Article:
Ward is born, likely in the English midlands, though little is known about his early years. According to Ward himself in his "Epistle Dedicatory" to Nuptial Dialogues and Debates, his ancestors were of Leicestershire, and were men of property.
Ward arrives in London by 1691, when his first known work, The Poet's Ramble after Riches, or, A nights transactions upon the road burlesqu'd; with reflections on a dissenting corporation: together with the authors lamentation, in the time of adversity in Hudibrastic verse, is published by J. Millet at the Angel in Little Britain. The work may tell something of his early adult years. Lodged in a garret in London, possessing little more than the "Poets ancient Thread-bare Blessing," the poem's speaker has an unexpected visitor come to tell him that his grandmother has died. He sets out to Pasty Nook (Pie Corner) to hire a horse, then rides to Leicester. Arriving penniless at an inn, he spends the night eating and drinking, insists on "His Worships Room, with Bed of Down," then convinces his host he will repay him when he receives his inheritance. When he arrives at his attorney's, however, he finds that his grandmother has bequeathed everything to her daughter and has "not left poor Ned a Souse."
This misogynistic work is the one of a few known to be written by Ward in the seven years after his arrival in London. It is dedicated to young apprentices in London "to serve as an Armour to defend you from the Darts thrown from Wanton and Designing Women, whose evil Communications corrupts good Manners."
With several editions by 1700, A Trip to Jamaica is Ward's first real success. The work, possibly biographical, describes how Ward sailed for Jamaica in January 1697 to seek his fortune, and returned disappointed within the year.
Modelling his title on the highly successful French work translated as The Turkish Spy (1687––94) Ward begins publishing The London Spy monthly. In total there are eighteen parts, so successful that they are republished as The London Spy Compleat in 1703. It will be reprinted five times during Ward's lifetime. The London Spy is followed by more than 100 satirical works in prose and verse.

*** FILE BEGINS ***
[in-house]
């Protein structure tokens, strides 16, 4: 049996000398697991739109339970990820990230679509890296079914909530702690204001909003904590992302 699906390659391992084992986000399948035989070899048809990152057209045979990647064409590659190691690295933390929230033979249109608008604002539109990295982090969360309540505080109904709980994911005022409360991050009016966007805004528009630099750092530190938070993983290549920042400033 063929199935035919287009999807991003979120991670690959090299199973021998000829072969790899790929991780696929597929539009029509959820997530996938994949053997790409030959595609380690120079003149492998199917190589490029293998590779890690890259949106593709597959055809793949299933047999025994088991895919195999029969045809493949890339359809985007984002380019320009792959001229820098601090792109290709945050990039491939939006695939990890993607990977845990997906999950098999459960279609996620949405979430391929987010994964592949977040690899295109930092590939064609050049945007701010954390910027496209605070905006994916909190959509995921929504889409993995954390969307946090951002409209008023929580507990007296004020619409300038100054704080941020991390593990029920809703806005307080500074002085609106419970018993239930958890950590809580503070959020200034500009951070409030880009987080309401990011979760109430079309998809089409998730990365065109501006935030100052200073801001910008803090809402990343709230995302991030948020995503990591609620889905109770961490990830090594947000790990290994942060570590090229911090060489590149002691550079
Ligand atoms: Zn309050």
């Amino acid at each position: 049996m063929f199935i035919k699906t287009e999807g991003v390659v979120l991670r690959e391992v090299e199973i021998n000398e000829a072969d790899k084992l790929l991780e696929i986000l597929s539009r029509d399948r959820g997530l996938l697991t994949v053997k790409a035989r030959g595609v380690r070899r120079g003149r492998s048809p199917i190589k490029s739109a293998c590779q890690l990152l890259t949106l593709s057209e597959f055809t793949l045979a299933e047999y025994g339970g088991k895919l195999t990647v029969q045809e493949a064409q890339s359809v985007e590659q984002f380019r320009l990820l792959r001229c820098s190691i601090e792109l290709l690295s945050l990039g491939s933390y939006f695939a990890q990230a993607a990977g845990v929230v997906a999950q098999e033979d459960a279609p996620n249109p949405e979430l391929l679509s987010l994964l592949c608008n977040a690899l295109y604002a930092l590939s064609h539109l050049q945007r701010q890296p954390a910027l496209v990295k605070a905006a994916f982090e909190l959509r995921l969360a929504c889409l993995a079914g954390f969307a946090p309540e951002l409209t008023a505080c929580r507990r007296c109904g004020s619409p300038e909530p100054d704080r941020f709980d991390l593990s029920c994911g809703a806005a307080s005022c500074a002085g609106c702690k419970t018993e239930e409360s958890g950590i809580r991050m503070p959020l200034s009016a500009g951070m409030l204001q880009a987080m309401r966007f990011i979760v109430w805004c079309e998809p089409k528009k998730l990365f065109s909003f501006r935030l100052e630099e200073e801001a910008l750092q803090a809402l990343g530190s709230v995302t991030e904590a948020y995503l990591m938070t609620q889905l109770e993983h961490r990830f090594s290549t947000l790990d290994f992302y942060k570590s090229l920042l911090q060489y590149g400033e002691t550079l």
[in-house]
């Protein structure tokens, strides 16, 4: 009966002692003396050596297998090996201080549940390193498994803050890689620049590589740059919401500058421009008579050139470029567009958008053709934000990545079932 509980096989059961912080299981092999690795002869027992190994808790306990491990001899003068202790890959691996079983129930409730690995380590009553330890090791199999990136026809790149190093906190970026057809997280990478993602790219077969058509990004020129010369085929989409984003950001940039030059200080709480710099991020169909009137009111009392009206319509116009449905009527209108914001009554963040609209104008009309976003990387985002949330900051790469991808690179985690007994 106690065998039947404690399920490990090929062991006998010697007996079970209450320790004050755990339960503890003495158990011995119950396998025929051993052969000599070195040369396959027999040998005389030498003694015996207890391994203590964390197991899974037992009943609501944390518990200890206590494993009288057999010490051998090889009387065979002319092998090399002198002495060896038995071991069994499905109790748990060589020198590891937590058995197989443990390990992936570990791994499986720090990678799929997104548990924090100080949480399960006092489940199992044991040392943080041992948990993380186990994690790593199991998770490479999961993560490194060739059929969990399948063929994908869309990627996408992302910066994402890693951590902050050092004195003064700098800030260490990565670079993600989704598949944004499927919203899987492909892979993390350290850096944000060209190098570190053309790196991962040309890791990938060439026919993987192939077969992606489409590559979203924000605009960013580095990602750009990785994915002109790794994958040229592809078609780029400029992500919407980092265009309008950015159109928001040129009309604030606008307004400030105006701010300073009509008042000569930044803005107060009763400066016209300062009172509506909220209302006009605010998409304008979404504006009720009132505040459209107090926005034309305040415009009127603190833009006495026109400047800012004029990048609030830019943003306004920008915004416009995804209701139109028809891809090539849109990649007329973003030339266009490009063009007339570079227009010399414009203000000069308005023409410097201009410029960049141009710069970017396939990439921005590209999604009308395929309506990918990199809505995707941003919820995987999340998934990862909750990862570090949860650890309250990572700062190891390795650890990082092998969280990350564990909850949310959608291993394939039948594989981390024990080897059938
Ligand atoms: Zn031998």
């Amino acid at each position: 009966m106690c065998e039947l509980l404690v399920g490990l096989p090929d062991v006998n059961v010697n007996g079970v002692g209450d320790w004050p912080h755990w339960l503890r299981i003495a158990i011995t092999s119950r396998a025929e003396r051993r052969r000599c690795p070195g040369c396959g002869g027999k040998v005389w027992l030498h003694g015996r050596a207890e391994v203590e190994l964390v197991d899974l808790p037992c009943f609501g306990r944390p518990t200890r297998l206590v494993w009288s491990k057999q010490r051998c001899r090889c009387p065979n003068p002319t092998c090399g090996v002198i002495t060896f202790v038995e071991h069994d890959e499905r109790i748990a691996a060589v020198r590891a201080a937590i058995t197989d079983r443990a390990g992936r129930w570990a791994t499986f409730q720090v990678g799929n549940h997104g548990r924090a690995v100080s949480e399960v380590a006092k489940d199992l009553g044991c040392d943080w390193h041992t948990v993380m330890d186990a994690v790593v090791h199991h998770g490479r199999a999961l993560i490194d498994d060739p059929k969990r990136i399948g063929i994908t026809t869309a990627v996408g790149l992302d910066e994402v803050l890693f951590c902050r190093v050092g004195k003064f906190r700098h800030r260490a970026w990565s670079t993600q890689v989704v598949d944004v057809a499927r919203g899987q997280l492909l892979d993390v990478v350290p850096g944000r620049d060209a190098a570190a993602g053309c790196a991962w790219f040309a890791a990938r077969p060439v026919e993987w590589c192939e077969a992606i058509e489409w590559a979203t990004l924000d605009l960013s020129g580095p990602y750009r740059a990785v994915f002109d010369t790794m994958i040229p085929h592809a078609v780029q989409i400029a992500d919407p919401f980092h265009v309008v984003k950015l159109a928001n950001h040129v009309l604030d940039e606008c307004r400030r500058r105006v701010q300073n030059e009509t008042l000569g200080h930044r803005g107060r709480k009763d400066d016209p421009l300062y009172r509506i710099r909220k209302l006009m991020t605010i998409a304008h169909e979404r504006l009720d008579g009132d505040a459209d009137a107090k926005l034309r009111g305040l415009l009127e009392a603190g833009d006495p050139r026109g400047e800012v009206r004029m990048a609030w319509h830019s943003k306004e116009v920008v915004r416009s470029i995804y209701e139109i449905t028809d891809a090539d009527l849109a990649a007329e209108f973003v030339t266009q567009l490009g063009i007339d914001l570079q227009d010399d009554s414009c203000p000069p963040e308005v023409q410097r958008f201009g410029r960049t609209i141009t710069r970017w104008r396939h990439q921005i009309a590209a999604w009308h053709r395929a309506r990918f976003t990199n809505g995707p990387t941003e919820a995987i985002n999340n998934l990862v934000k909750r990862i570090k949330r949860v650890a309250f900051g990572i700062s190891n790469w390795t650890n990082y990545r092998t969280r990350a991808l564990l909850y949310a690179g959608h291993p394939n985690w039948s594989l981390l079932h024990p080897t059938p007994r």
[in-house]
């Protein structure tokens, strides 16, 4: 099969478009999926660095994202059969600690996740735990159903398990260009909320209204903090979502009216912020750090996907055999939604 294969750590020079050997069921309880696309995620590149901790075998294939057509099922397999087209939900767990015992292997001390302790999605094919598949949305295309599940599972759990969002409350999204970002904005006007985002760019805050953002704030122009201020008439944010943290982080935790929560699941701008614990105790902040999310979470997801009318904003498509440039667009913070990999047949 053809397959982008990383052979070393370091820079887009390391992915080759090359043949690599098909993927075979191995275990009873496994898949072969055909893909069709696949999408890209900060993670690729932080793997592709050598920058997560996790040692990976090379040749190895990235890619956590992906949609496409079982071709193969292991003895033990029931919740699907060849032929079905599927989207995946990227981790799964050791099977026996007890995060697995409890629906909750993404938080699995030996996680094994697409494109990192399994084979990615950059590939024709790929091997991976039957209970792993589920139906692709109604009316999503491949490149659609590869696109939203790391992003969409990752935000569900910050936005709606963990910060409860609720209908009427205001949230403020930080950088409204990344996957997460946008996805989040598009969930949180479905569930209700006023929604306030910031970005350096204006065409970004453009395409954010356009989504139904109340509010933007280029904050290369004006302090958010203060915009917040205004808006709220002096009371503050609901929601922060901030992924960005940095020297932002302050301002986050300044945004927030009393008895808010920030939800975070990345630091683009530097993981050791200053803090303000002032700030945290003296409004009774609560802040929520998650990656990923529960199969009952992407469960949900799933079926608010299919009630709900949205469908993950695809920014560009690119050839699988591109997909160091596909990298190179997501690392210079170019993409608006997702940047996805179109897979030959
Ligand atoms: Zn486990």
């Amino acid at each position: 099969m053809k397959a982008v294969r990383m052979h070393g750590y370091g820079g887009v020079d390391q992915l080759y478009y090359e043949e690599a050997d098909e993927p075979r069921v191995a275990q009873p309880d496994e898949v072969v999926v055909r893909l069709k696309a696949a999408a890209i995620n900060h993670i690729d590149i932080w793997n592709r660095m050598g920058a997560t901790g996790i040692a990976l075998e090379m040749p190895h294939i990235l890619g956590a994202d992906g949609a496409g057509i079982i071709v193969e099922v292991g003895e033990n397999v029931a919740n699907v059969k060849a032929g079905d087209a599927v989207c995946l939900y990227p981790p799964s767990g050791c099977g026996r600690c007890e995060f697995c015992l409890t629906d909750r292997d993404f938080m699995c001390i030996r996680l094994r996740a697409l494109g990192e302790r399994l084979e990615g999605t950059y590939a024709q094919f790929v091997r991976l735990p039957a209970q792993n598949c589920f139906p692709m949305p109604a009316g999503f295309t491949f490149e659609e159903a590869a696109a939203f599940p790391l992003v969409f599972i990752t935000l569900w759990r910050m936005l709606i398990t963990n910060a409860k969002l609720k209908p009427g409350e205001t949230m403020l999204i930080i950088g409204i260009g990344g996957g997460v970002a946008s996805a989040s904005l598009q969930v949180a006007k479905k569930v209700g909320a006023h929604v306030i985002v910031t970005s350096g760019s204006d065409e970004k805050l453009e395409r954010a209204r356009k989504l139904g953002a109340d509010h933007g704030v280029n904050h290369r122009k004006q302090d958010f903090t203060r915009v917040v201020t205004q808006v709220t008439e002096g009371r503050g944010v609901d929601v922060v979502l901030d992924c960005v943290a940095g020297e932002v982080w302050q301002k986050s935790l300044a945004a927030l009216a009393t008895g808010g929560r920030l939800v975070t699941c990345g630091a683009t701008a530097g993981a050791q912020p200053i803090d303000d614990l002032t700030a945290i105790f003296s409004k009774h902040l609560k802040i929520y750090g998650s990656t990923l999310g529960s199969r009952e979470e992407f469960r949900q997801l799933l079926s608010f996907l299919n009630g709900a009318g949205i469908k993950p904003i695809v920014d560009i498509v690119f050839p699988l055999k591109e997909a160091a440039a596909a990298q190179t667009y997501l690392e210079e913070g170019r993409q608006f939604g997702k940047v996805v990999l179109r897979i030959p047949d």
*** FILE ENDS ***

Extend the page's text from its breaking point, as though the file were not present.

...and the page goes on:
From 1702 or earlier Ward lives in Gray's Inn.
Hudibras Redivivus is issued in twenty-four monthly parts between August 1705 and June 1707.
Charged with seditious libel for his attacks on the government in Hudibras Redivivus, Ward is taken into custody in February and again in June 1706. He had accused the Queen of being timid in failing to support the Tories in parliament.
On pleading guilty of seditious libel, Ward is fined 40 marks (£26 13s. 4d.), and is condemned to stand twice for one hour in the pillory at the Royal Exchange and at Charing Cross, and to find security for good behaviour.
Here "with his Wit, Humour, and good Liquor" Ward provides "his Guests a pleasurable Entertainment; especially the High-Church Party, which is compos'd of Men of his Principles, and to whom he is very much oblig'd for their constant Resort" (Jacob).
In Peri Bathous, Or the Art of Sinking in Poetry Pope portrays Ward as one of the frogs who "live generally in the bottom of a ditch, and make a great noise whenever they thrust their heads above water." In The Dunciad, Pope has his Dunce bid his own works adieu, claiming they are better unsold and burned than to be "shipp'd with Ward to ape and monkey lands." Pope also makes a pointed remark of "Mr. Edward Ward the Poet" in the pillory, and taunts him as an alehouse keeper.
Ward replies with Apollo's Maggot in his Cups, verse with a postscript in prose: "The same Edward Ward ... never kept a Publick-House in the City, or ever liv'd there in his Life. He acknowledges he has kept a Tavern in Moorfields, out of the City, these twelve Years, and still continues to do the same; but never sold a drop of Ale, or any other sort of Malt-Liquor since he has there resided. ... that which makes the insincerity of Pope the more provoking, is, his reporting things contrary to his own Knowledge and Conscience, for Pope has drank Wine at Ward's House, and knows it to be a Tavern; yet to show his profound Judgment in the Art of Mendaciloquence, he could not forbear translating it into an Ale-house; insinuating thereby, that Ward is possess'd of no other Qualifications than what are directly sutable to so humble a Station."
Sometime between August 29, 1729, and October 1720, Ward establishes the British Coffee House.
Ward dies at Fullwoods Rents.
Ward is buried in St. Pancras Churchyard, Middlesex, on 27 June. As he had directed in his will, written in verse 24 June 1725, one mourning coach for his wife and daughter attends his hearse.